life for years, Miranda. I’m the one who made sure Carl
had excellent life insurance, and I’m the one who writes
the checks from the benevolence fund. You would have
lost your property years ago if I hadn’t looked after
you, and now you won’t listen to my guidance?”
He still spoke softly, but this wasn’t the genial
pastor who preached on Sundays and prayed for the sick
and made a mean chili for potluck suppers. This was a
different man. A hard, unreasonable man.
“What’s right for the church as a whole isn’t
necessarily right for me,” she said, quaking inside.
“Remember, Miranda, ‘rebellion is as the sin of
The prowling cat inside her tested its claws. “I’m no
witch, and it’s not rebellion to make my own
“Before you make this particular decision, remember
you’re still paying for some of Carl’s unwise
Her knees went weak. “What does that have to do with
“This is your opportunity to put some distance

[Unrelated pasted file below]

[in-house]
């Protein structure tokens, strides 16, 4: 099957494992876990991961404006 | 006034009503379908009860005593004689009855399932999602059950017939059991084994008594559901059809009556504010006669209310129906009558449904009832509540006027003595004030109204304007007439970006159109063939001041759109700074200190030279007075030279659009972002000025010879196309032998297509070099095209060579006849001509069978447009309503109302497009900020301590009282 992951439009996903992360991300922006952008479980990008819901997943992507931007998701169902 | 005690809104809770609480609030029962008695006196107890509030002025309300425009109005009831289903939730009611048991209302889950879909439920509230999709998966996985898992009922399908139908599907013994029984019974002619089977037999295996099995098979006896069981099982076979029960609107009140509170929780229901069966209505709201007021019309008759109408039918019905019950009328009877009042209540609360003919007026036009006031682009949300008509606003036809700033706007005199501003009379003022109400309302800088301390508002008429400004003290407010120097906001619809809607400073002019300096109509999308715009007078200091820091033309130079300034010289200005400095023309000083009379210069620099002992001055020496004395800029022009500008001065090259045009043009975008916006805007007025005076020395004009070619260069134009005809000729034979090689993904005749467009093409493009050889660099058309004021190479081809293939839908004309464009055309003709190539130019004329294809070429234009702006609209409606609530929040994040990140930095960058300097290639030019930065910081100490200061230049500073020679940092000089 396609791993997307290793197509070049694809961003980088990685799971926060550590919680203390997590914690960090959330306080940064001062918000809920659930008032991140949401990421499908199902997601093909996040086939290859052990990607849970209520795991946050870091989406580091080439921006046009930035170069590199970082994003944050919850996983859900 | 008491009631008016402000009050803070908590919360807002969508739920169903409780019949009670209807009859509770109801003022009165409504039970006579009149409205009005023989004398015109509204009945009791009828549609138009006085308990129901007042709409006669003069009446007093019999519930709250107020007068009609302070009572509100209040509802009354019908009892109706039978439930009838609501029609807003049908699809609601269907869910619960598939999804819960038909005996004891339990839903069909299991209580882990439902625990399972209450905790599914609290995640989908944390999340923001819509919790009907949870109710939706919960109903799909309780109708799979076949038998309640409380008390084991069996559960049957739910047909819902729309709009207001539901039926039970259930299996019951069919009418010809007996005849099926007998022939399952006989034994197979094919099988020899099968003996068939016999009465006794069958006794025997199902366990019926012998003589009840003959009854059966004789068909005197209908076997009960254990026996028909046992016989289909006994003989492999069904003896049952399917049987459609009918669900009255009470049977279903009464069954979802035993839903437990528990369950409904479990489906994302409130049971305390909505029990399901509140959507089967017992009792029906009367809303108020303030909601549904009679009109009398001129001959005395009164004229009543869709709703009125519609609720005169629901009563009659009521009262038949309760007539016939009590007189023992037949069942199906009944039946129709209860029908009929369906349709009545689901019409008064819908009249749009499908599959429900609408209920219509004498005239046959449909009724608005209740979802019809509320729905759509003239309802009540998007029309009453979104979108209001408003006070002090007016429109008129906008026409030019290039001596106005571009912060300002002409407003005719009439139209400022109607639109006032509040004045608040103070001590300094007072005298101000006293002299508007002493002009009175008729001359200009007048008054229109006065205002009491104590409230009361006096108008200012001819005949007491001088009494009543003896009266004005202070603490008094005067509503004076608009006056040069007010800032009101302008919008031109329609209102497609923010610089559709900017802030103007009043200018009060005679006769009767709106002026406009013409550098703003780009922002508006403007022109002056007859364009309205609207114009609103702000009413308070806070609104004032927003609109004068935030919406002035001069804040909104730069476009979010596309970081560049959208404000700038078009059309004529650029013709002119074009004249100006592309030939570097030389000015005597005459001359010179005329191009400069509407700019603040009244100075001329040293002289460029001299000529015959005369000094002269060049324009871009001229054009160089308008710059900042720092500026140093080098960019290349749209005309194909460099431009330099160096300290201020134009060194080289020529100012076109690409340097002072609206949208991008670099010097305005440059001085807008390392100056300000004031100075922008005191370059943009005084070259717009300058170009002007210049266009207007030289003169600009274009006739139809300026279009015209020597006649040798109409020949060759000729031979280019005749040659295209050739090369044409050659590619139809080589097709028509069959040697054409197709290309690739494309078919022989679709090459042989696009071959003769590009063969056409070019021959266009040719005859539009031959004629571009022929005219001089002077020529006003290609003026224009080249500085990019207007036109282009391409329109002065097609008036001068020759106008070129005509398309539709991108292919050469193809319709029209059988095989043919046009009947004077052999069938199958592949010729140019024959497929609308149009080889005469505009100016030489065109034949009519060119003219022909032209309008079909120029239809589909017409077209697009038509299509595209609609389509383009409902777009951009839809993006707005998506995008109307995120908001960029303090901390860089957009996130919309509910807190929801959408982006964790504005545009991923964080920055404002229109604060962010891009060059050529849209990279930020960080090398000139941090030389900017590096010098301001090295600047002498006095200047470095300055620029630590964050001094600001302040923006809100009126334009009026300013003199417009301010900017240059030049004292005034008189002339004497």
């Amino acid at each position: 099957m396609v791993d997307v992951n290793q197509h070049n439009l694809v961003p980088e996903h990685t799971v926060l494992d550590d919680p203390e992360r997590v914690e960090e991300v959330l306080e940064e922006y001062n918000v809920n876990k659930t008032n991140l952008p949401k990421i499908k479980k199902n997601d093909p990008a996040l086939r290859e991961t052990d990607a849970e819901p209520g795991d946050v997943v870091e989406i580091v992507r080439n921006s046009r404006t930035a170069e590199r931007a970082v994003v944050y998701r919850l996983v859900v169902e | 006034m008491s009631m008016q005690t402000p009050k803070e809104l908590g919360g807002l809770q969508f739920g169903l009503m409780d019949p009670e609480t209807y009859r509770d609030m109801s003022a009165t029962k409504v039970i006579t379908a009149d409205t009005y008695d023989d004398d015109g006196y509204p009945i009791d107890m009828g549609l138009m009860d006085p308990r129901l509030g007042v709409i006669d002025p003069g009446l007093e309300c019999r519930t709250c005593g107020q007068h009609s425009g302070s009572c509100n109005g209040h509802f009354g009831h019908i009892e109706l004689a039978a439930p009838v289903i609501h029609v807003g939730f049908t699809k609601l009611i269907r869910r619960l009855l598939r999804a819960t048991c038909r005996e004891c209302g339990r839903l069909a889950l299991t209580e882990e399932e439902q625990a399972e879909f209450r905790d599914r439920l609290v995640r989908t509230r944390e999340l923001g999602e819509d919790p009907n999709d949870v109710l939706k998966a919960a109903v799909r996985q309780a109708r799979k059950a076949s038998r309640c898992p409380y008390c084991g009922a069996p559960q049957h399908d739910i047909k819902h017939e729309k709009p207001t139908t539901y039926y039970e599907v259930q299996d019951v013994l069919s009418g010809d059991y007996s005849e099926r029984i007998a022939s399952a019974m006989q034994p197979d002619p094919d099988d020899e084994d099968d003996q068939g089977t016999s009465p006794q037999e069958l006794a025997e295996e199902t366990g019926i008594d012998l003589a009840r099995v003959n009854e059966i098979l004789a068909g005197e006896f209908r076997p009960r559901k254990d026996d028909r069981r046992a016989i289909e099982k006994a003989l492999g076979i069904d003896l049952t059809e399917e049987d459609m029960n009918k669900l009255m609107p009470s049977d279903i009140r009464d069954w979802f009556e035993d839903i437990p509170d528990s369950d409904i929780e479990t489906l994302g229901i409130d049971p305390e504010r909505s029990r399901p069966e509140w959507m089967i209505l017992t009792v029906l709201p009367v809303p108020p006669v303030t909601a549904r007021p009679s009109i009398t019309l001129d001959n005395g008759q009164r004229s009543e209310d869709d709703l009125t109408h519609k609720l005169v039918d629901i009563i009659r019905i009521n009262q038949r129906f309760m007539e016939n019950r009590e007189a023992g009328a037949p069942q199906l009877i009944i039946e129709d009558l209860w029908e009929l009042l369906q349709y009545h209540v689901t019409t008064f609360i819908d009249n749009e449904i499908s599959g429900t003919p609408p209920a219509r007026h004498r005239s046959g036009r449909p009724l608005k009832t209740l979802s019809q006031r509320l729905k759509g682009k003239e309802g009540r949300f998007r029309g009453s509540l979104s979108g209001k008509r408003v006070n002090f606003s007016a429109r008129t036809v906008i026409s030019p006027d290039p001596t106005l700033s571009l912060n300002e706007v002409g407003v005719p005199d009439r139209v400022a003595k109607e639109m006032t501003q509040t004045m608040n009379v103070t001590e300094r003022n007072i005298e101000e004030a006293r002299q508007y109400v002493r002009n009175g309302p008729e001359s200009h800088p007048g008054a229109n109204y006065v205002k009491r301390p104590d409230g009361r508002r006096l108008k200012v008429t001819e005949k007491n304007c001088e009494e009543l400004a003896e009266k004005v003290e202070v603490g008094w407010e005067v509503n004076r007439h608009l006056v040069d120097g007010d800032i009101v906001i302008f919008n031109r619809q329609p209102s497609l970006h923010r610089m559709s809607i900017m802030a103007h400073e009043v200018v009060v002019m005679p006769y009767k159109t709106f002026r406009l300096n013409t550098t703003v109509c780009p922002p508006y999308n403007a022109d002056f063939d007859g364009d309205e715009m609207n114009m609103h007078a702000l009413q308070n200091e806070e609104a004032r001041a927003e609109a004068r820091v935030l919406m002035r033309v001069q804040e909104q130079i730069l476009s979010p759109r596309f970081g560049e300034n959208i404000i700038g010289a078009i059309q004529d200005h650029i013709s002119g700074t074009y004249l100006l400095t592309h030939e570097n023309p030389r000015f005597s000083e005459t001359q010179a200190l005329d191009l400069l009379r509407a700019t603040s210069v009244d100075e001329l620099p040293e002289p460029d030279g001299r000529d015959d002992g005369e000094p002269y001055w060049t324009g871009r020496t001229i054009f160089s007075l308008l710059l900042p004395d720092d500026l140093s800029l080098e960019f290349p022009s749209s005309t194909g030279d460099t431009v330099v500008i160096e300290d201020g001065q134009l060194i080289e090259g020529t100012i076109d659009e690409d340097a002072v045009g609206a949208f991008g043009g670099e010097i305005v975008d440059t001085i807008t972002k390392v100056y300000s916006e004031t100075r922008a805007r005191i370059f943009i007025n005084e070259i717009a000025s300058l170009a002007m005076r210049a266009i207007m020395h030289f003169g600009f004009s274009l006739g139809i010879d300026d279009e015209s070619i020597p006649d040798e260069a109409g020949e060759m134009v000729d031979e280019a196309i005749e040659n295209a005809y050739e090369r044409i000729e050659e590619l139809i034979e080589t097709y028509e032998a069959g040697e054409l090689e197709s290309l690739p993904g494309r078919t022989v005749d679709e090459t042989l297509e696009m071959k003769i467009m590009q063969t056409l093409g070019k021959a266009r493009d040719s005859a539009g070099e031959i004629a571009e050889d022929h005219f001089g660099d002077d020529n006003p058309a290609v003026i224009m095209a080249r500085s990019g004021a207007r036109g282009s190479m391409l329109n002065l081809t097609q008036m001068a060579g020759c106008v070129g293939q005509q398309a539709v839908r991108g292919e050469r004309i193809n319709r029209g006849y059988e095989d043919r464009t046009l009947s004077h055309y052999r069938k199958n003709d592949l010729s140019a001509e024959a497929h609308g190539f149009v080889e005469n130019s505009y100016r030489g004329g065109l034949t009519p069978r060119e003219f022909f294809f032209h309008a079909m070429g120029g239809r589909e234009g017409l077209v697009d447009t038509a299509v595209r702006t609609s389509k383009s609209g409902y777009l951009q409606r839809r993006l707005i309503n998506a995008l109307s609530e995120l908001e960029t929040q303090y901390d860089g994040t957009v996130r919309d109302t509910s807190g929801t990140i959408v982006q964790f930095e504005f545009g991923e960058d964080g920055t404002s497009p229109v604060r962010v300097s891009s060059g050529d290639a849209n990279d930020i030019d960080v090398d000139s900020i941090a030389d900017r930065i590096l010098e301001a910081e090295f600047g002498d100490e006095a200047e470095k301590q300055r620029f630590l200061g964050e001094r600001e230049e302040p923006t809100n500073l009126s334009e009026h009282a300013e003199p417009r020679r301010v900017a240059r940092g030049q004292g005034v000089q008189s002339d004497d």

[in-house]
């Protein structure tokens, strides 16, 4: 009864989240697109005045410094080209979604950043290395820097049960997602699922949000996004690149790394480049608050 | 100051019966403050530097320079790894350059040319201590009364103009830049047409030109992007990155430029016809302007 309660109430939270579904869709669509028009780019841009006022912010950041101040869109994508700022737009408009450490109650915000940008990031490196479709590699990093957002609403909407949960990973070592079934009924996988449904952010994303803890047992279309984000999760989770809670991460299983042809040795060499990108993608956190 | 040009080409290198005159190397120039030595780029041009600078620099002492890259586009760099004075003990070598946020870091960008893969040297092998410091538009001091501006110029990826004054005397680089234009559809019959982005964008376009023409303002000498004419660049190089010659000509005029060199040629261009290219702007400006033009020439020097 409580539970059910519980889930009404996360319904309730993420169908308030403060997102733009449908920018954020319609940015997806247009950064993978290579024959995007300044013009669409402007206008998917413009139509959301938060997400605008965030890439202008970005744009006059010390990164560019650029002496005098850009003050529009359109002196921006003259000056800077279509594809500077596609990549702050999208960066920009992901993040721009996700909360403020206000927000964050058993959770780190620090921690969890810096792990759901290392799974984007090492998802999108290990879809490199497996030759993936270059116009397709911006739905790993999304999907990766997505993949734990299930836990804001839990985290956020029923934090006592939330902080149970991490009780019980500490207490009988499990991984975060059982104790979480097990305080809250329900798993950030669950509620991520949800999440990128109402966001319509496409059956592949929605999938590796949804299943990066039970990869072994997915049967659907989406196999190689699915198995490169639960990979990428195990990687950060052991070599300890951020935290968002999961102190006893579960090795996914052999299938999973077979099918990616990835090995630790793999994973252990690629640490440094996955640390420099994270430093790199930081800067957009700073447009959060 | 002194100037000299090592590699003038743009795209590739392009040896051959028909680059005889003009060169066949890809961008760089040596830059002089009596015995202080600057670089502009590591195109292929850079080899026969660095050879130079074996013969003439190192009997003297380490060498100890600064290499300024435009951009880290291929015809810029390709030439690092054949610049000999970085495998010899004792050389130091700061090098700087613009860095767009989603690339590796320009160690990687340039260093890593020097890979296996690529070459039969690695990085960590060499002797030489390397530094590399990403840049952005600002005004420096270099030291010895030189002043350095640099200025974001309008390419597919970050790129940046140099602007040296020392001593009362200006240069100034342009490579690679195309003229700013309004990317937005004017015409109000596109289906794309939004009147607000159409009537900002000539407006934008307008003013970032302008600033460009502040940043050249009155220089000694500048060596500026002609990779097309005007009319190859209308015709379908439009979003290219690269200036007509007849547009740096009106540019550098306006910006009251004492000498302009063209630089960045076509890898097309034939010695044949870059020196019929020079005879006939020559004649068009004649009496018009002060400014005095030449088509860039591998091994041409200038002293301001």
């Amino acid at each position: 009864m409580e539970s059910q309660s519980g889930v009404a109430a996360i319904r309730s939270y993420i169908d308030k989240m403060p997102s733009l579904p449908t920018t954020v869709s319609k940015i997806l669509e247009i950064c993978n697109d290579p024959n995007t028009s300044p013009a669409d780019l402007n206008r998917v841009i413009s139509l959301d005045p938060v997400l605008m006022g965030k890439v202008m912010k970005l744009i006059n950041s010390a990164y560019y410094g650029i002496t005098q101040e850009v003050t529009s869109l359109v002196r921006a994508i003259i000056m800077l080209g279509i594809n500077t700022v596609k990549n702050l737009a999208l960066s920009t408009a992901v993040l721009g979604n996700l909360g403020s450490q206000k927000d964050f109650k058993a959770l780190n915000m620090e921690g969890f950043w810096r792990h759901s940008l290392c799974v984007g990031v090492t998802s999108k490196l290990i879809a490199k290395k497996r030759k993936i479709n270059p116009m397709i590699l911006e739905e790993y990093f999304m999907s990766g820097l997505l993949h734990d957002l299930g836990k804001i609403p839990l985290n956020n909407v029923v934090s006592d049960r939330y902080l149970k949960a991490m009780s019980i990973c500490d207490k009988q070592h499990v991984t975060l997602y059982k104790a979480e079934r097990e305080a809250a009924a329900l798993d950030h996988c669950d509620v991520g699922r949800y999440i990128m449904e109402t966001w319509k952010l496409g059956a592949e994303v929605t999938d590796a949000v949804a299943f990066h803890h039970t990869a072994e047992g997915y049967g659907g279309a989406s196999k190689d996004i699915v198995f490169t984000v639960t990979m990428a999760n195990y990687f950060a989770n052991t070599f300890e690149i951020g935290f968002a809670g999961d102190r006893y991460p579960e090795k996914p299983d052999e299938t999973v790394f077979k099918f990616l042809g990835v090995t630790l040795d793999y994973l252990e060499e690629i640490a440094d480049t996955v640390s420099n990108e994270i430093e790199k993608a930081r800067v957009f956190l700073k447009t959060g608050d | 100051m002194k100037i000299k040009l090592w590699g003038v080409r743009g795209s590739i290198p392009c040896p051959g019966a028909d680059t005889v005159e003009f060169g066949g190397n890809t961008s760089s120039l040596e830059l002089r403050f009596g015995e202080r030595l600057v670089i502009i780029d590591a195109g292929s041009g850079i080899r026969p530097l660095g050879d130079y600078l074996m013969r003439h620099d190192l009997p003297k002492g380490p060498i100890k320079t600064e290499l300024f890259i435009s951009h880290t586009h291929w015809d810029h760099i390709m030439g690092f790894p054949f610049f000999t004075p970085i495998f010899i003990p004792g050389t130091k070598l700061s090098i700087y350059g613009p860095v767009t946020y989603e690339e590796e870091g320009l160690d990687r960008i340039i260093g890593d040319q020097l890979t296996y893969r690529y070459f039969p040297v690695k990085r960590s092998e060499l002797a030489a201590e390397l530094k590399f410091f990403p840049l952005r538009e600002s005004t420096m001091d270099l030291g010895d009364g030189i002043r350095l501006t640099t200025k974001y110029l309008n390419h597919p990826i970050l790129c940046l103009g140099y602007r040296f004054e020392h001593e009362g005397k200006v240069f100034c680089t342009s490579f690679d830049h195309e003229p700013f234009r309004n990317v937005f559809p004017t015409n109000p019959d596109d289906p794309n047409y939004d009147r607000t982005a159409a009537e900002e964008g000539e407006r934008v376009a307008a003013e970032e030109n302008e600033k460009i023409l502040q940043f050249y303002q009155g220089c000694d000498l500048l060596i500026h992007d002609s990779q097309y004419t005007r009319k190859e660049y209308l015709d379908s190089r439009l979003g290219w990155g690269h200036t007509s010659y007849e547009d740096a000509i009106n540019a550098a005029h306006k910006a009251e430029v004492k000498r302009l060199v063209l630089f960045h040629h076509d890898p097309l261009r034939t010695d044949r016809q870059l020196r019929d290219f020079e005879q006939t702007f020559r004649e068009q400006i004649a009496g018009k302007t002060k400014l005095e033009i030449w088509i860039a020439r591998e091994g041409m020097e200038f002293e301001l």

between yourself and the things you’d like to keep
quiet. If the state ever gets wind of what happened, if
DFCS steps in . . . .”
She twisted her hands together behind her back.
“I’ll take my chances.”
“Don’t be foolish. As you said, you have to do what’s
best for the children. You want to protect them, don’t
Tears stung her eyes. “Of course. Always.”
“Then you’ll move to McCabe.” Mason came closer,
exhaling minty toothpaste. “I won’t be held accountable
for the consequences if you stay.”
The veiled threat took her breath away.
She imagined a car in her driveway. A car that bore
the state seal on its doors. At the wheel, a social
worker who had the right to tear a woman’s children from
her arms and feed them to the foster-care system, backed
up by the Bartram County Sheriff’s Department. It
happened, all too often. It happened even to parents
who’d done nothing wrong.
“Agreed?” he asked. “You’ll sell? You’ll move with
the rest of us?”
She shivered. She’d seen his anger before, she’d even
been the target of it, but she’d never seen him as an
Now, though, he had threatened her children.
Slowly, she nodded. Fingers crossed behind her back.
Mason squinted, seeming to assess her sincerity. His